“I don’t really know who is going to guard him,” Calipari said. “We may play a 2-3 zone. Those guys are so big, we may fall into a zone. I haven’t played that very often, but we may do it.”
With Robinson anchoring the middle, Calipari called the Jayhawks “the best post-up team in the country,” but with the evolution of Davis since that first game, the Wildcats aren’t all that far behind. Back in November, Jones was the only player UK would regularly give touches inside with his back to the basket, but Davis now deftly deploys spin moves and jump hooks with both hands on helpless defenders.
When he first began working on the hook shot with assistant coach Kenny Payne, Davis recalls “air balling and hitting the backboard” more often than making the shots. Now, he’s to the point where he is actually demanding the ball inside, which is what he did in the national semifinal against Louisville.
“I came a long way with the jump hook (from) earlier in the season,” Davis said. “I didn’t even try to score the ball in the post at the beginning of the season. I didn’t feel comfortable and I just kept working on it, kept practicing. Now, I really want the ball in the post because I have a lot of confidence and my teammates have a lot of confidence in me as well.”
Davis’ post game will be subjected to arguably its toughest test of the season against a dynamic Jayhawk frontline. Robinson has just 34 swats on the season, but the center that lines up alongside him, Jeff Withey, is actually a better shot blocker than Davis according to some metrics. He has 136 rejections on the season, 44 fewer than Davis, but boasts a higher block percentage at 15.1 (best in the nation) compared to Davis’ 13.9.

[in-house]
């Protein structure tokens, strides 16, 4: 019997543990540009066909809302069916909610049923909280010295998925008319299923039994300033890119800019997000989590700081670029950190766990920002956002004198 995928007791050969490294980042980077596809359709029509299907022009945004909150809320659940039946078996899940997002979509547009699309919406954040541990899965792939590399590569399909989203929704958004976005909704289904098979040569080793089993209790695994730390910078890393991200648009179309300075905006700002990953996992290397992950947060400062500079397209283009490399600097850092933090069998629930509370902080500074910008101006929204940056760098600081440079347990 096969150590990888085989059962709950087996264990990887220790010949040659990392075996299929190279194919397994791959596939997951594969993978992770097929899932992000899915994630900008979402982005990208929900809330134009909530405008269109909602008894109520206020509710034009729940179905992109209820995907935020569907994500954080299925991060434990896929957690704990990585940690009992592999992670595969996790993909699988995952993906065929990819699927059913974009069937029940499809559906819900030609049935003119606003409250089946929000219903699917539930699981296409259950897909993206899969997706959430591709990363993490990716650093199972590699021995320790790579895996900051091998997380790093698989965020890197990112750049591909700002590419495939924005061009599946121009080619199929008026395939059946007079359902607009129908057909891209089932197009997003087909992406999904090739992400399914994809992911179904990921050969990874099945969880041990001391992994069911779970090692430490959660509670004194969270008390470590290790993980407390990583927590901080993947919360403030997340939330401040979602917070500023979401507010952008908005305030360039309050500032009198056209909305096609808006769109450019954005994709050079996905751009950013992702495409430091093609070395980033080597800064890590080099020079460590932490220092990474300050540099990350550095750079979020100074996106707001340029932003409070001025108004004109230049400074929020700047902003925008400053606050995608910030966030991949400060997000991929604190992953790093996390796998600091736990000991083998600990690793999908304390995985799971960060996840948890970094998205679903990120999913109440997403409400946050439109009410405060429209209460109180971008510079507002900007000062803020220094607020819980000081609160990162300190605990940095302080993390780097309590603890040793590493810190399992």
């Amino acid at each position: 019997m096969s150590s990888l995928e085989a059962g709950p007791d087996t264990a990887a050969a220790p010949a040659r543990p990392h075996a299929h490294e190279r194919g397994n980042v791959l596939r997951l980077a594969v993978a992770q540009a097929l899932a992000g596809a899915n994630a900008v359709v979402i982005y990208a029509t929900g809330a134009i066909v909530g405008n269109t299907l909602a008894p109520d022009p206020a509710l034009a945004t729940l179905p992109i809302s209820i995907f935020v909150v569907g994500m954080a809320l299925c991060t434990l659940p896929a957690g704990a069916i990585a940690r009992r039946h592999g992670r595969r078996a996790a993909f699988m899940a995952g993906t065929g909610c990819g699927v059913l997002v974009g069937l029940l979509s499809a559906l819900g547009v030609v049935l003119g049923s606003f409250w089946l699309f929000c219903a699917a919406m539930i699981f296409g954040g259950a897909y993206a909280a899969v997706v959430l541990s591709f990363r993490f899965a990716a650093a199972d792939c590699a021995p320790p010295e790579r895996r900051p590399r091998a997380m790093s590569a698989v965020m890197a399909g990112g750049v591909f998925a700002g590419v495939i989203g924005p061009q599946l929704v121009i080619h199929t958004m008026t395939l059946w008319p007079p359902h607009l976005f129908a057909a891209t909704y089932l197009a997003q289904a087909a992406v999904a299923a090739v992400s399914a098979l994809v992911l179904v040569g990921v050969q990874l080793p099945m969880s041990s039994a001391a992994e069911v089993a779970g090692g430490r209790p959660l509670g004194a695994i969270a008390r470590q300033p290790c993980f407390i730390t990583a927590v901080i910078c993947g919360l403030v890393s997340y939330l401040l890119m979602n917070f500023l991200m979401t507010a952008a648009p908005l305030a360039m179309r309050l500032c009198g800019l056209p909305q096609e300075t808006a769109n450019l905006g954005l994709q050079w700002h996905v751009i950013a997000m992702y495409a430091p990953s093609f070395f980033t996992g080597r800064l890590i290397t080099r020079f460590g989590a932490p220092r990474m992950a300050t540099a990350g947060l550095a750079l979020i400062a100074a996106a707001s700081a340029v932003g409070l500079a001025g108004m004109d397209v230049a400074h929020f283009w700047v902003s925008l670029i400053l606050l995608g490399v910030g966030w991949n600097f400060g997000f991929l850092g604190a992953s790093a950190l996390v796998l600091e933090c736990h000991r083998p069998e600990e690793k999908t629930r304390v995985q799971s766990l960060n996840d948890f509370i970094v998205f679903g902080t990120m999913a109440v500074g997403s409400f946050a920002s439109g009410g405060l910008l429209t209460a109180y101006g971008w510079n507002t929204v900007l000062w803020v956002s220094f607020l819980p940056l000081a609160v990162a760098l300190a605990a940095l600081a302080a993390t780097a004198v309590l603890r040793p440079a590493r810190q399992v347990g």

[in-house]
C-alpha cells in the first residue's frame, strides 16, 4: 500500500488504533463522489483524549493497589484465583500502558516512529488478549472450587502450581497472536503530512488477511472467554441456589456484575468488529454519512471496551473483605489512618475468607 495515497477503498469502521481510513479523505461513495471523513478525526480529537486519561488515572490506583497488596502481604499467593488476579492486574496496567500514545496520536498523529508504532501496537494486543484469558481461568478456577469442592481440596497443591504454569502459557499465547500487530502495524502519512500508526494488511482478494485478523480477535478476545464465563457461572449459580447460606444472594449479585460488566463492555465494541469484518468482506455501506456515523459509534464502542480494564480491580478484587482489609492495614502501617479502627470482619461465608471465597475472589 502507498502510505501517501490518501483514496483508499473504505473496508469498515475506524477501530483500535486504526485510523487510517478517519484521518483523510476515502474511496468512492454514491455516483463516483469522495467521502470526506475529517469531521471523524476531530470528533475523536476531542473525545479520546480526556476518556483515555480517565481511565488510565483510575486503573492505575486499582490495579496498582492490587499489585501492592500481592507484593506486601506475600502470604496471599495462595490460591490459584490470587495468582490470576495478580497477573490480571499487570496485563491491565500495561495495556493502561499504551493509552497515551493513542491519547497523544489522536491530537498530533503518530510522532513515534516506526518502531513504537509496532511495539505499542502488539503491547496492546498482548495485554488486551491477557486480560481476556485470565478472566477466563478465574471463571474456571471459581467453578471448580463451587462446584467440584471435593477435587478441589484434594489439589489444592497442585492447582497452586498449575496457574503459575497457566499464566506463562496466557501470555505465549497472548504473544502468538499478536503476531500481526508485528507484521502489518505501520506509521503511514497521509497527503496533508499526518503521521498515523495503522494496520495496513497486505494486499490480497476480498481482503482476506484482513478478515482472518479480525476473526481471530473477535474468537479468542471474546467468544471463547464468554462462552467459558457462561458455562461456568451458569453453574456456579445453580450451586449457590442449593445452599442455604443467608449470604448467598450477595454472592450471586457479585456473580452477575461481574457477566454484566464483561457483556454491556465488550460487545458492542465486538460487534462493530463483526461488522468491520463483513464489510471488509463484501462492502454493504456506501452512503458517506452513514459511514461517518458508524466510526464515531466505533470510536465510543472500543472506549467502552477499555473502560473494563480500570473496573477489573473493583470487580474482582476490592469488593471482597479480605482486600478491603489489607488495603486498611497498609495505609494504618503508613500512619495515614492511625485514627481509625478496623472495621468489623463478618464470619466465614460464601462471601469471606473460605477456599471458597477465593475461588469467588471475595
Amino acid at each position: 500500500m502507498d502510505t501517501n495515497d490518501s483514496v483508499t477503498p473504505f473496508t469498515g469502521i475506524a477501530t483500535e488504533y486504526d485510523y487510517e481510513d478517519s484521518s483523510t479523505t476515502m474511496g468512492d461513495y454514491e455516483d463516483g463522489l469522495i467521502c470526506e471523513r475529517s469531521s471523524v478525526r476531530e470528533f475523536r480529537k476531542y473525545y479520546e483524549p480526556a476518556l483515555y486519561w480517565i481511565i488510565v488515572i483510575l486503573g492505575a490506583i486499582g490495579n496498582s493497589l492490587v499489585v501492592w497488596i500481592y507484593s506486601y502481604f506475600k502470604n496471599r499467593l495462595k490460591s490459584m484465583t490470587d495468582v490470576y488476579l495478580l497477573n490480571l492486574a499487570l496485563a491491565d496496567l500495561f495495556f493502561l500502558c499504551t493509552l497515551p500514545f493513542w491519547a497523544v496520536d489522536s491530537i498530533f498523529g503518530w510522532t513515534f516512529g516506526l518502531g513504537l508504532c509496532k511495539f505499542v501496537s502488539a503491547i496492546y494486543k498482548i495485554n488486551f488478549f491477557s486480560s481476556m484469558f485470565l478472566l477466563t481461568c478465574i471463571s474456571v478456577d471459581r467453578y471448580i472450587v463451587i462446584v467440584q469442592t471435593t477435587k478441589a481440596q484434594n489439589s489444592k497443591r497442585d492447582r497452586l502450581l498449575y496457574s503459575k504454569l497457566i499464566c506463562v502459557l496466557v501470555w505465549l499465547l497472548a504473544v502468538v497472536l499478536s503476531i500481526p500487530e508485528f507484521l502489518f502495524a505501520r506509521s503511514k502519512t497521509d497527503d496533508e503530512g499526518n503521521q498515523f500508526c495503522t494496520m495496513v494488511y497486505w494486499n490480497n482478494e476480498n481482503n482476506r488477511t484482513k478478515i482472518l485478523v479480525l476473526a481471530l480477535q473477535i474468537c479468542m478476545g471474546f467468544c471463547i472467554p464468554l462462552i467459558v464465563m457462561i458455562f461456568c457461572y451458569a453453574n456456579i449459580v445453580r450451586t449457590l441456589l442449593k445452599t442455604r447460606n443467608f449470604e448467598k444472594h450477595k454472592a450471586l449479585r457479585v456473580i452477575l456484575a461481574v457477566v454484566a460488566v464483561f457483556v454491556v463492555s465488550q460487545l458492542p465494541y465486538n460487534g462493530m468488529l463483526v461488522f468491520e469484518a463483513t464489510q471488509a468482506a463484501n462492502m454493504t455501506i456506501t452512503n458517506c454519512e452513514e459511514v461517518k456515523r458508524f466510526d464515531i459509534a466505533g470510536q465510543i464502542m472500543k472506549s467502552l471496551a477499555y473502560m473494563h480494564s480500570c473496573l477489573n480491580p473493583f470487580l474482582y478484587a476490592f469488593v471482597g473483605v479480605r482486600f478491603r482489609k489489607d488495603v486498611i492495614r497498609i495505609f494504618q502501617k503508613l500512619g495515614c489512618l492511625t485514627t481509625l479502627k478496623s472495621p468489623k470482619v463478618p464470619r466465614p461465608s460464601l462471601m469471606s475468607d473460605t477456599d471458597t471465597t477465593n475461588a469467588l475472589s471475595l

During the NCAA Tournament, Withey has 27 blocks to Davis’ 23, and both are threatening Joakim Noah’s record of 29 in a single tournament. Seven of Withey’s rejections came in a semifinal win over Ohio State, which contributed to Ohio State’s Jared Sullinger connecting on just 5-of-19 shots.
“He’s the same way (as Davis),” Calipari said. “He changes the game. If you go in there, you’re not ready for him to go get it, he will.”
Davis won’t be the only Cat who has to contend with Withey, as other players venturing into the lane will have to cope with the 7-footer.
“We can’t really think about that too much,” Darius Miller said. “We still have to attack the same that we have been all year. We can’t let him intimidate us or be scared to go into the paint just because he’s there. We have to attack him the same way we’ve been attacking everybody else.”
No matter the impact of Withey in tournament play or the fact that Davis is unlikely to line up against Robinson one-on-one, the prospect of the two All-Americans taking the floor in the season’s biggest game is far too juicy of a storyline to be ignored.
However, the two stars, though effusive in their praise of one another, know they are only (very important) cogs in an effort bring home the eighth national title for UK and fourth for Kansas.
“We just have to be Kansas, do what we do best, keep being aggressive,” Robinson said. “(Davis) is a good player, but we’re not going to change anything we do. Just going to stick to the program.
“We know he’s a great player and probably one of the better players we’ve played all season,” Davis said of Robinson. “We know he’s going to come out with the mindset to dominate and we’re just going to try to contain him.”